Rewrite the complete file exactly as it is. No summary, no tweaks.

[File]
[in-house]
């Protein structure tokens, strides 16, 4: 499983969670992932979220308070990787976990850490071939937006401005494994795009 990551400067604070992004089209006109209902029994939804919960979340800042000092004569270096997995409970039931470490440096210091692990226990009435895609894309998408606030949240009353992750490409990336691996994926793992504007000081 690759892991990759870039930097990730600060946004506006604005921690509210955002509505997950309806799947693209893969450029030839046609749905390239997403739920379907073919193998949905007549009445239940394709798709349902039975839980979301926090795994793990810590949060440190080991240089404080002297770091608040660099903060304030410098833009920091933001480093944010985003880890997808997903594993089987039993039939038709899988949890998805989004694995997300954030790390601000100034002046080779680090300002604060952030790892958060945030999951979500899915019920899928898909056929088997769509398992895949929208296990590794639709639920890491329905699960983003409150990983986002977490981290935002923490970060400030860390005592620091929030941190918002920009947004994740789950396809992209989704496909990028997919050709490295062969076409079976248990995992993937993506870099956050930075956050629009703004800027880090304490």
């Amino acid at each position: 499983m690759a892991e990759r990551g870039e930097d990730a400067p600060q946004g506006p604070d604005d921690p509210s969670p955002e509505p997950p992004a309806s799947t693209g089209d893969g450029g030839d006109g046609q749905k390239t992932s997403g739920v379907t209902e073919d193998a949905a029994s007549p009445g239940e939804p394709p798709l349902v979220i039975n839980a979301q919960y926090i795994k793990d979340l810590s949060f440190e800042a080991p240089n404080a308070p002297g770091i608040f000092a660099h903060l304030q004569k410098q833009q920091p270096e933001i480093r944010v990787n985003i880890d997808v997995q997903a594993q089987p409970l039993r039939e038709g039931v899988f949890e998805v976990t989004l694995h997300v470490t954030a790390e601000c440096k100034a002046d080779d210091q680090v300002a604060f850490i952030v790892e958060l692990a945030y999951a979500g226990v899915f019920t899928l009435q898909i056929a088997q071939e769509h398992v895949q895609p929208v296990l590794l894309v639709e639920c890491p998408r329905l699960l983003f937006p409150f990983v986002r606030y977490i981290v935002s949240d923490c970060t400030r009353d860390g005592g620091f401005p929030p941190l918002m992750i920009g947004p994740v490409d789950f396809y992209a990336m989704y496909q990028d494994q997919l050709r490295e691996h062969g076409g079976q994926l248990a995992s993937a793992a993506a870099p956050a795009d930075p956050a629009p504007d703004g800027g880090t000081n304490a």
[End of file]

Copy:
[in-house]
């Protein structure tokens, strides 16, 4: 499983969670992932979220308070990787976990850490071939937006401005494994795009 990551400067604070992004089209006109209902029994939804919960979340800042000092004569270096997995409970039931470490440096210091692990226990009435895609894309998408606030949240009353992750490409990336691996994926793992504007000081 690759892991990759870039930097990730600060946004506006604005921690509210955002509505997950309806799947693209893969450029030839046609749905390239997403739920379907073919193998949905007549009445239940394709798709349902039975839980979301926090795994793990810590949060440190080991240089404080002297770091608040660099903060304030410098833009920091933001480093944010985003880890997808997903594993089987039993039939038709899988949890998805989004694995997300954030790390601000100034002046080779680090300002604060952030790892958060945030999951979500899915019920899928898909056929088997769509398992895949929208296990590794639709639920890491329905699960983003409150990983986002977490981290935002923490970060400030860390005592620091929030941190918002920009947004994740789950396809992209989704496909990028997919050709490295062969076409079976248990995992993937993506870099956050930075956050629009703004800027880090304490």
């Amino acid at each position: 499983m690759a892991e990759r990551g870039e930097d990730a400067p600060q946004g506006p604070d604005d921690p509210s969670p955002e509505p997950p992004a309806s799947t693209g089209d893969g450029g030839d006109g046609q749905k390239t992932s997403g739920v379907t209902e073919d193998a949905a029994s007549p009445g239940e939804p394709p798709l349902v979220i039975n839980a979301q919960y926090i795994k793990d979340l810590s949060f440190e800042a080991p240089n404080a308070p002297g770091i608040f000092a660099h903060l304030q004569k410098q833009q920091p270096e933001i480093r944010v990787n985003i880890d997808v997995q997903a594993q089987p409970l039993r039939e038709g039931v899988f949890e998805v976990t989004l694995h997300v470490t954030a790390e601000c440096k100034a002046d080779d210091q680090v300002a604060f850490i952030v790892e958060l692990a945030y999951a979500g226990v899915f019920t899928l009435q898909i056929a088997q071939e769509h398992v895949q895609p929208v296990l590794l894309v639709e639920c890491p998408r329905l699960l983003f937006p409150f990983v986002r606030y977490i981290v935002s949240d923490c970060t400030r009353d860390g005592g620091f401005p929030p941190l918002m992750i920009g947004p994740v490409d789950f396809y992209a990336m989704y496909q990028d494994q997919l050709r490295e691996h062969g076409g079976q994926l248990a995992s993937a793992a993506a870099p956050a795009d930075p956050a629009p504007d703004g800027g880090t000081n304490a």